DETROIT (AP) — We goofed.
A three-judge panel at the Michigan Court of Appeals said it made mistakes in a dispute over applying for unemployment aid. It issued a new opinion Thursday in favor of a woman who has been trying to get compensation since 2016.
“Conventional wisdom holds that we learn from our mistakes. … Her brief helped us to acquire a more accurate understanding of the facts and the legal issue at the core of this case,” the court said.
The case involved Margaret Barnowski, who had sought benefits after losing her job at an employer based in Livingston County.
Barnowski’s ordeal began when she received two notices from the Michigan Unemployment Insurance Agency listing two previous employers. By the time she learned which document controlled the process, she was told it was too late to appeal.
The appeals court affirmed those decisions last summer. But on a request for reconsideration, the court said — oops — Barnowski actually did have “good cause” for a late appeal. She was represented by the University of Michigan law school’s Workers’ Rights Clinic.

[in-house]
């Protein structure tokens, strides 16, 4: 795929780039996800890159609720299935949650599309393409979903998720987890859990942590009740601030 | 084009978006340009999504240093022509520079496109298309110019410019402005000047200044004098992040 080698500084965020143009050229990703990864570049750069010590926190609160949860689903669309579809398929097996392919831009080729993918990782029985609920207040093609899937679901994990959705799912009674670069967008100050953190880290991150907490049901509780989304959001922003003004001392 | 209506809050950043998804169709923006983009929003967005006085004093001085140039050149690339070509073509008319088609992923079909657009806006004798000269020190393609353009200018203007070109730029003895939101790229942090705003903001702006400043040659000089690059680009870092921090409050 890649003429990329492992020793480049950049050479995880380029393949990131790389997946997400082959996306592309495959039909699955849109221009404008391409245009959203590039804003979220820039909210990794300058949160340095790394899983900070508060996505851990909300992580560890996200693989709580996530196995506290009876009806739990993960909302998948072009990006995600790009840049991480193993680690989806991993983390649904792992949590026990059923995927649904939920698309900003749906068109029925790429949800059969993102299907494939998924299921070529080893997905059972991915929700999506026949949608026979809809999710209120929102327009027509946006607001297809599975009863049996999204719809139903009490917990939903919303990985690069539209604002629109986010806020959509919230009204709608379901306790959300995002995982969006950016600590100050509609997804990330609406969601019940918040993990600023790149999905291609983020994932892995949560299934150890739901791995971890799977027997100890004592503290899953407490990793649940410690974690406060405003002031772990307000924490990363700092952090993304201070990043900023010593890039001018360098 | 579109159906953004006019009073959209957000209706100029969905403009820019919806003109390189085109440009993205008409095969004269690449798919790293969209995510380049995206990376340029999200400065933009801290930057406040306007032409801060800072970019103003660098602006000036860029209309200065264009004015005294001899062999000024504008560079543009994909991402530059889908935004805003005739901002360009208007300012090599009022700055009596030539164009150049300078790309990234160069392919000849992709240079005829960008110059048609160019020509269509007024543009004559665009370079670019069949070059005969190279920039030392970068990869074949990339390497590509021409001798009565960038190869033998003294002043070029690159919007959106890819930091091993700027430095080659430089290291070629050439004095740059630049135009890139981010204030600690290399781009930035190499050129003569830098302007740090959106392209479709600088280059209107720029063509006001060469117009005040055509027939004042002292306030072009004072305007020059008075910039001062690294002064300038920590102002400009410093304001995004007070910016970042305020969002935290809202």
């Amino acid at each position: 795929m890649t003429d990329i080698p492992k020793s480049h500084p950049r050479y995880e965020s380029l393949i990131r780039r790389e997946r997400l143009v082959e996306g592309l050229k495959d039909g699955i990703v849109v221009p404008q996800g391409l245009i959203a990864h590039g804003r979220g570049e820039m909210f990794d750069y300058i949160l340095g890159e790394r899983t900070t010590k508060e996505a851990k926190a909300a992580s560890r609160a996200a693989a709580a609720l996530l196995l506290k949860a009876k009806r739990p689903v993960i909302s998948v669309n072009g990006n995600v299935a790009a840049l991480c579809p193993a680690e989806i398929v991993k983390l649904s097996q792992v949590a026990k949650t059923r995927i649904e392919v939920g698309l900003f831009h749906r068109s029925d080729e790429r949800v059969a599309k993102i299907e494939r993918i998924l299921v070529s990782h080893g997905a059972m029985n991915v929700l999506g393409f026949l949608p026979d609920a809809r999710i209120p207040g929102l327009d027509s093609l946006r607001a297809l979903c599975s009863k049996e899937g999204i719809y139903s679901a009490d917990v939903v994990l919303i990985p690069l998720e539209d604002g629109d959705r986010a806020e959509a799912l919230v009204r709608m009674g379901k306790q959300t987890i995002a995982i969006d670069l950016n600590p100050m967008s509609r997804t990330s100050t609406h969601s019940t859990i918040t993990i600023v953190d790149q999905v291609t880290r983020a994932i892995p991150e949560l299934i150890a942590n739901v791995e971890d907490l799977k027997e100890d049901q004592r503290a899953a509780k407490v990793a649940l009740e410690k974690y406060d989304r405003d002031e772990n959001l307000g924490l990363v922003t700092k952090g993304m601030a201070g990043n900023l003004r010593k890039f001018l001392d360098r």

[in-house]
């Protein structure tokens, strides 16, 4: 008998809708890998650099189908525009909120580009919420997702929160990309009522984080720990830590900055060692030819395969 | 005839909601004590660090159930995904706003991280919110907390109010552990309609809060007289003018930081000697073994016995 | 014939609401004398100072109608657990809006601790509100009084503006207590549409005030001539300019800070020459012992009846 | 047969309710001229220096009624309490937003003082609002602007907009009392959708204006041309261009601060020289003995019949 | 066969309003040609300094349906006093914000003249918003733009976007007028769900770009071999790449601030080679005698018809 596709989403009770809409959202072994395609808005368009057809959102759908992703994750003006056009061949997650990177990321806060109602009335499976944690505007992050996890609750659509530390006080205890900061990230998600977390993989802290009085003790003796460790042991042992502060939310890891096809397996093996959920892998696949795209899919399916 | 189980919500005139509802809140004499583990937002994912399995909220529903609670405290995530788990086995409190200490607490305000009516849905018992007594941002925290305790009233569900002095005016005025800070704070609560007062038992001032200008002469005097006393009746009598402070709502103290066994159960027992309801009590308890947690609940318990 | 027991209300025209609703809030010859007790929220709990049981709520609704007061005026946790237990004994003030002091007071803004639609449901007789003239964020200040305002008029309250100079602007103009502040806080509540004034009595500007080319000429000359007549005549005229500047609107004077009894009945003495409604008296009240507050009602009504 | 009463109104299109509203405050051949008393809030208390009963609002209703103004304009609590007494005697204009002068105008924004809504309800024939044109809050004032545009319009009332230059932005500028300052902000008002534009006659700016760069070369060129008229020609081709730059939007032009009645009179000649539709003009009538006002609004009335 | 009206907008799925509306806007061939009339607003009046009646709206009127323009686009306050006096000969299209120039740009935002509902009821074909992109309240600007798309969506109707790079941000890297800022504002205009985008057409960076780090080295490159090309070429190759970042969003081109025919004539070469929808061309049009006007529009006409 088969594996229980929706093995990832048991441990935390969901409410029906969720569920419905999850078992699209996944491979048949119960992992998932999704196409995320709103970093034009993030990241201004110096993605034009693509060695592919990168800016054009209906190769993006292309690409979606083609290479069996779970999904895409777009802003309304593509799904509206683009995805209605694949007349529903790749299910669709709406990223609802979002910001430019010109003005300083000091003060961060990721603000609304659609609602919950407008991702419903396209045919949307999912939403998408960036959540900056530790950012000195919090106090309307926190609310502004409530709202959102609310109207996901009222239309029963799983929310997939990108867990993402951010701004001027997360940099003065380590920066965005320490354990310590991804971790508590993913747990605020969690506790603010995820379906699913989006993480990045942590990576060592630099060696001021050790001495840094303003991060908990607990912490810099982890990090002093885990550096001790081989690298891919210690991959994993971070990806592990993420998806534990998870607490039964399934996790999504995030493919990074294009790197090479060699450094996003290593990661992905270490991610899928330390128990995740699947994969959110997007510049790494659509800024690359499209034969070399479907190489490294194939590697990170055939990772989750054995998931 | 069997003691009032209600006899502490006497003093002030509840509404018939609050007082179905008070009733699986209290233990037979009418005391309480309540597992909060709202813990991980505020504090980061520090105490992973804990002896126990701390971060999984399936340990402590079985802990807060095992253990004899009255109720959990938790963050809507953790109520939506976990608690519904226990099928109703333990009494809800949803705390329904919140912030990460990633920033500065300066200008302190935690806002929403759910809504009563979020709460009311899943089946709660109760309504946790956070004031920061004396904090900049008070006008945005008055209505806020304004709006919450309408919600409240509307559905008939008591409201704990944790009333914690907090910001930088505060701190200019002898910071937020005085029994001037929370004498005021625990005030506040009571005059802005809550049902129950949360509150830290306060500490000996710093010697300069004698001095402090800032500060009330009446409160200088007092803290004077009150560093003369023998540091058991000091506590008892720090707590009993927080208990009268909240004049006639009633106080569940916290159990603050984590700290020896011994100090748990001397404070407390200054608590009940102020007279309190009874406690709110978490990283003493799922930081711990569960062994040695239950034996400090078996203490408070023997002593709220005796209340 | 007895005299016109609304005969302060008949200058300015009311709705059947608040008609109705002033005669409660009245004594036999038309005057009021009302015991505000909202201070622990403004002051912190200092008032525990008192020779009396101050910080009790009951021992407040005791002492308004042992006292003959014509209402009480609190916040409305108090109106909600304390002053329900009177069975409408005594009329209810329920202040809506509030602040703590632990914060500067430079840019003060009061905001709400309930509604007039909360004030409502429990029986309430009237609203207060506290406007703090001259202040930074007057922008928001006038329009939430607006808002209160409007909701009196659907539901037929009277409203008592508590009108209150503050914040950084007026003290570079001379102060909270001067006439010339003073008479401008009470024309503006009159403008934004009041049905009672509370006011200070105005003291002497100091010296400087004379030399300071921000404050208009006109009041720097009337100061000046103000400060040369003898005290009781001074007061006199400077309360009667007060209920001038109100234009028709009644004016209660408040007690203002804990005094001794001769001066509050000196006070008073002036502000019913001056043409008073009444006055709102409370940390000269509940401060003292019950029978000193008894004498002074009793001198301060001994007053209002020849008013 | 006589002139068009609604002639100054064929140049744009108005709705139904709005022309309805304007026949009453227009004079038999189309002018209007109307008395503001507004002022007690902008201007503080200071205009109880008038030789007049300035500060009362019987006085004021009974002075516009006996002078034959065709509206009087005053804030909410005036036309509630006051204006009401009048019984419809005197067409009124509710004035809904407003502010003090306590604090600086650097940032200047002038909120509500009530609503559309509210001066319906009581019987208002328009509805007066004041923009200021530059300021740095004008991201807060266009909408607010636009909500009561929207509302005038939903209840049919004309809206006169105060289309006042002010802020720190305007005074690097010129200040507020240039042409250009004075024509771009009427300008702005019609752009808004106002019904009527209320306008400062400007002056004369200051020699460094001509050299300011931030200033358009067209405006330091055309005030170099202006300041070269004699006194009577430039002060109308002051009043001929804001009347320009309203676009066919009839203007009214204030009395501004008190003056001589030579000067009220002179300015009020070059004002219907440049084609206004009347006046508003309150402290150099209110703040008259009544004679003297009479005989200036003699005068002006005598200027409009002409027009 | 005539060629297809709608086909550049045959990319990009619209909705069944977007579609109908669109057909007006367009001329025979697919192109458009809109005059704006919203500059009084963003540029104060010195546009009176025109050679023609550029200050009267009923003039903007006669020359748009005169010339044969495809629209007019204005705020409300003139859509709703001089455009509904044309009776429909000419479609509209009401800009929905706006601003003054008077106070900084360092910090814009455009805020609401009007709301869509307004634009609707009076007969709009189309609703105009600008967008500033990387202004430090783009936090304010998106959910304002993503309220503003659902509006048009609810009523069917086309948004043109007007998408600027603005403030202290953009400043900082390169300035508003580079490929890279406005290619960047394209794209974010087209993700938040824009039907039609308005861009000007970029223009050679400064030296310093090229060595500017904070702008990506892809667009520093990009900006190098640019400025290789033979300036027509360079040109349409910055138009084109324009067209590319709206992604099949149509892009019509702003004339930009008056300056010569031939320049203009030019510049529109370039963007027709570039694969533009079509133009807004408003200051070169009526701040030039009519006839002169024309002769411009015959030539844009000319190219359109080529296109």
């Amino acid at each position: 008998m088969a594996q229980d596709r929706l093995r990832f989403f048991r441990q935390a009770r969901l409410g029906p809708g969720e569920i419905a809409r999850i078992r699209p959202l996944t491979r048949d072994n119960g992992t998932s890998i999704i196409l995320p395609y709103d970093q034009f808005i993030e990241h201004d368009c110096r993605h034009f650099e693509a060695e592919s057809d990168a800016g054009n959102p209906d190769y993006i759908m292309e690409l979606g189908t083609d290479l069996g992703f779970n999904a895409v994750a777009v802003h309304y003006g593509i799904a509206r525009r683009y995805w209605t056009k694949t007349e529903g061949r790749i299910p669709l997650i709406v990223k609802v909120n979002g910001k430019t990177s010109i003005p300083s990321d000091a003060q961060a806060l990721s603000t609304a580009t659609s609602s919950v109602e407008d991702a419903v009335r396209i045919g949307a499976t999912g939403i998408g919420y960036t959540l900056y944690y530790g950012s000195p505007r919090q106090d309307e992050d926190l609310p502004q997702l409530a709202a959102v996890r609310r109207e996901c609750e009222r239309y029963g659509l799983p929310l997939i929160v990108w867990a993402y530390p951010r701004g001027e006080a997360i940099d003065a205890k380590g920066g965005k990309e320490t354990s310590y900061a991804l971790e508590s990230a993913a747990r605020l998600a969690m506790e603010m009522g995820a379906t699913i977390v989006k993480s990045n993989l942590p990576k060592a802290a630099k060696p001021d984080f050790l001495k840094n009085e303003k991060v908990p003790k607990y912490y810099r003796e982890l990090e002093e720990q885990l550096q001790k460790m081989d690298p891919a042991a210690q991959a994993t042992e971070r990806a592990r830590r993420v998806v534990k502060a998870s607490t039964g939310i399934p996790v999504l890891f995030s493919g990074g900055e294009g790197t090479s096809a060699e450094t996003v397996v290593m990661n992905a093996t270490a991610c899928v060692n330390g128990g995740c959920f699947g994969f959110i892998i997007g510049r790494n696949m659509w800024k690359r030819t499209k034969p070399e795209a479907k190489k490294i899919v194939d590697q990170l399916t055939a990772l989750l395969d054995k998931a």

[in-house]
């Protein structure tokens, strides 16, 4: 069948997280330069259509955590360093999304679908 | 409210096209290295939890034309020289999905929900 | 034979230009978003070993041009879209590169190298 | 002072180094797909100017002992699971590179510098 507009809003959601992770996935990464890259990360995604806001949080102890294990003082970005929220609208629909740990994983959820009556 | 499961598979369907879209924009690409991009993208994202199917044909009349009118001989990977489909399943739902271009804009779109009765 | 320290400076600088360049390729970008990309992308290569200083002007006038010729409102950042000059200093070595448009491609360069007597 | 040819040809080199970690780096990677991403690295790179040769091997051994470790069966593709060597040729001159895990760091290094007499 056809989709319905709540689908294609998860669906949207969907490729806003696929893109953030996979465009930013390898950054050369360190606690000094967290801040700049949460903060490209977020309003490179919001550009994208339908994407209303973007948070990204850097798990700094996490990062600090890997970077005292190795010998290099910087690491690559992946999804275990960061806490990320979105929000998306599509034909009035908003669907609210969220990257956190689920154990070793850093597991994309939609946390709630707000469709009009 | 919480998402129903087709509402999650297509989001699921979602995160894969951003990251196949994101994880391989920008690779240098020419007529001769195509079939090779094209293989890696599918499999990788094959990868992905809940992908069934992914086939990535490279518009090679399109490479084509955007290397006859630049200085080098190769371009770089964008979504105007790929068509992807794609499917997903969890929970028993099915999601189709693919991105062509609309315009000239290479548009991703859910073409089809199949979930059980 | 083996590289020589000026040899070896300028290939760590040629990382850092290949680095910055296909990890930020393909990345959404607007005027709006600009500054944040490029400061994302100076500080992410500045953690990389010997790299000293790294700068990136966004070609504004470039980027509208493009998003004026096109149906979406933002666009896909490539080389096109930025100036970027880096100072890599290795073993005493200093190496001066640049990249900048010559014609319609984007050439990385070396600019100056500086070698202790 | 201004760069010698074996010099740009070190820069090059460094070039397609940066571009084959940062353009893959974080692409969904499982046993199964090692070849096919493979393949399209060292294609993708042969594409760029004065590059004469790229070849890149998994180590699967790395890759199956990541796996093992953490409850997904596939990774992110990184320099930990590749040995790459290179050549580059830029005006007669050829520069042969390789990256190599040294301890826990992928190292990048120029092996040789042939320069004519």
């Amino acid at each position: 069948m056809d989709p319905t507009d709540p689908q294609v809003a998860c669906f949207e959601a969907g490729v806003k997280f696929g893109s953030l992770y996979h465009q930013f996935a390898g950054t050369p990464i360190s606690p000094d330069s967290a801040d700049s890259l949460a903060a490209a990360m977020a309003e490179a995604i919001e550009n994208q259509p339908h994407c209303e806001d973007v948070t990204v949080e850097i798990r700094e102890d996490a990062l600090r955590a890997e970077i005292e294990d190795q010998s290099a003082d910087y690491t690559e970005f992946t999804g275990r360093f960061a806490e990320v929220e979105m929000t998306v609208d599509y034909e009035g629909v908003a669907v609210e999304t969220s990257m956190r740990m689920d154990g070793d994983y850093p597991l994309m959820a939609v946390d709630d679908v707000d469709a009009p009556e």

“Our confusion about the notices exposed a legal reality: The notices were confusing, even to three Court of Appeals judges,” said judges Michael Gadola, Elizabeth Gleicher and Cynthia Stephens.
The judges said they understand why two notices were sent but the notices failed to “reasonably inform” Barnowski.
Lawyers who follow the work of the appeals court were impressed. Lori Shemka highlighted an all-caps passage from the opinion and posted it on Twitter: “MISTAKES ARE TEACHING MOMENTS.”